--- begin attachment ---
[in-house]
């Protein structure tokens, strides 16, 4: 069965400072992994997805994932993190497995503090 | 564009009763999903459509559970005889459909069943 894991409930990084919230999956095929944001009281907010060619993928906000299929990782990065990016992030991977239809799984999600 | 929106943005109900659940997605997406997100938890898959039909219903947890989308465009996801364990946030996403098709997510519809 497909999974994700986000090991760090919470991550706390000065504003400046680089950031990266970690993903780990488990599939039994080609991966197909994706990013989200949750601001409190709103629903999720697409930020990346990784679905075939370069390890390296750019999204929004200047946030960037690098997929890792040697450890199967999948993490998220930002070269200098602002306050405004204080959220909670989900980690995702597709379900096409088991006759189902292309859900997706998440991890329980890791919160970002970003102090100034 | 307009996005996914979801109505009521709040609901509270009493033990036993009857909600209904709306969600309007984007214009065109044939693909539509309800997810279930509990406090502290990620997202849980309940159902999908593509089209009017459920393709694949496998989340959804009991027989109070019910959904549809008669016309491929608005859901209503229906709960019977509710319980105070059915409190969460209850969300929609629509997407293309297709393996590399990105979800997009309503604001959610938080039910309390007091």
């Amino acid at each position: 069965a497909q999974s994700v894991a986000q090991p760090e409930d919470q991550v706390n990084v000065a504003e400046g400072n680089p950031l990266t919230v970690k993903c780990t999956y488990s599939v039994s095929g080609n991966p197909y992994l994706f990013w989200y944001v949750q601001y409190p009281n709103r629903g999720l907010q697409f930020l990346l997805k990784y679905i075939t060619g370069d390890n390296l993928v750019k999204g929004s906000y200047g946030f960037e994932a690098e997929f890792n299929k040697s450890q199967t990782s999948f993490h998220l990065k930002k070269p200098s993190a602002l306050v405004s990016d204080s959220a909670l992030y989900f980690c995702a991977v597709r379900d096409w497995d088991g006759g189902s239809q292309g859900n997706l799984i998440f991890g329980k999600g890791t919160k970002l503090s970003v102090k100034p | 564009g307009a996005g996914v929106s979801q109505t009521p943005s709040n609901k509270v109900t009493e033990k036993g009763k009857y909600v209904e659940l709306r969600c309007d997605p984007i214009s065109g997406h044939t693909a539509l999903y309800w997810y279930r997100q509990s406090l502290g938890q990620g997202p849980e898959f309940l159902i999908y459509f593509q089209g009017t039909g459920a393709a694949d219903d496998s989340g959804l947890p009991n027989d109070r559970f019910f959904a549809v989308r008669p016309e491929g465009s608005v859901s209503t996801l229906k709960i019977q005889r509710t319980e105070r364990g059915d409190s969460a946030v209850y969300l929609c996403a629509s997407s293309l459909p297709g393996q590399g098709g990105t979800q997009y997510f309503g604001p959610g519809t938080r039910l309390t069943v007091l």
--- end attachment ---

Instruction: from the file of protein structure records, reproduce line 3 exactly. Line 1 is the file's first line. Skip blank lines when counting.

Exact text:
């Amino acid at each position: 069965a497909q999974s994700v894991a986000q090991p760090e409930d919470q991550v706390n990084v000065a504003e400046g400072n680089p950031l990266t919230v970690k993903c780990t999956y488990s599939v039994s095929g080609n991966p197909y992994l994706f990013w989200y944001v949750q601001y409190p009281n709103r629903g999720l907010q697409f930020l990346l997805k990784y679905i075939t060619g370069d390890n390296l993928v750019k999204g929004s906000y200047g946030f960037e994932a690098e997929f890792n299929k040697s450890q199967t990782s999948f993490h998220l990065k930002k070269p200098s993190a602002l306050v405004s990016d204080s959220a909670l992030y989900f980690c995702a991977v597709r379900d096409w497995d088991g006759g189902s239809q292309g859900n997706l799984i998440f991890g329980k999600g890791t919160k970002l503090s970003v102090k100034p | 564009g307009a996005g996914v929106s979801q109505t009521p943005s709040n609901k509270v109900t009493e033990k036993g009763k009857y909600v209904e659940l709306r969600c309007d997605p984007i214009s065109g997406h044939t693909a539509l999903y309800w997810y279930r997100q509990s406090l502290g938890q990620g997202p849980e898959f309940l159902i999908y459509f593509q089209g009017t039909g459920a393709a694949d219903d496998s989340g959804l947890p009991n027989d109070r559970f019910f959904a549809v989308r008669p016309e491929g465009s608005v859901s209503t996801l229906k709960i019977q005889r509710t319980e105070r364990g059915d409190s969460a946030v209850y969300l929609c996403a629509s997407s293309l459909p297709g393996q590399g098709g990105t979800q997009y997510f309503g604001p959610g519809t938080r039910l309390t069943v007091l």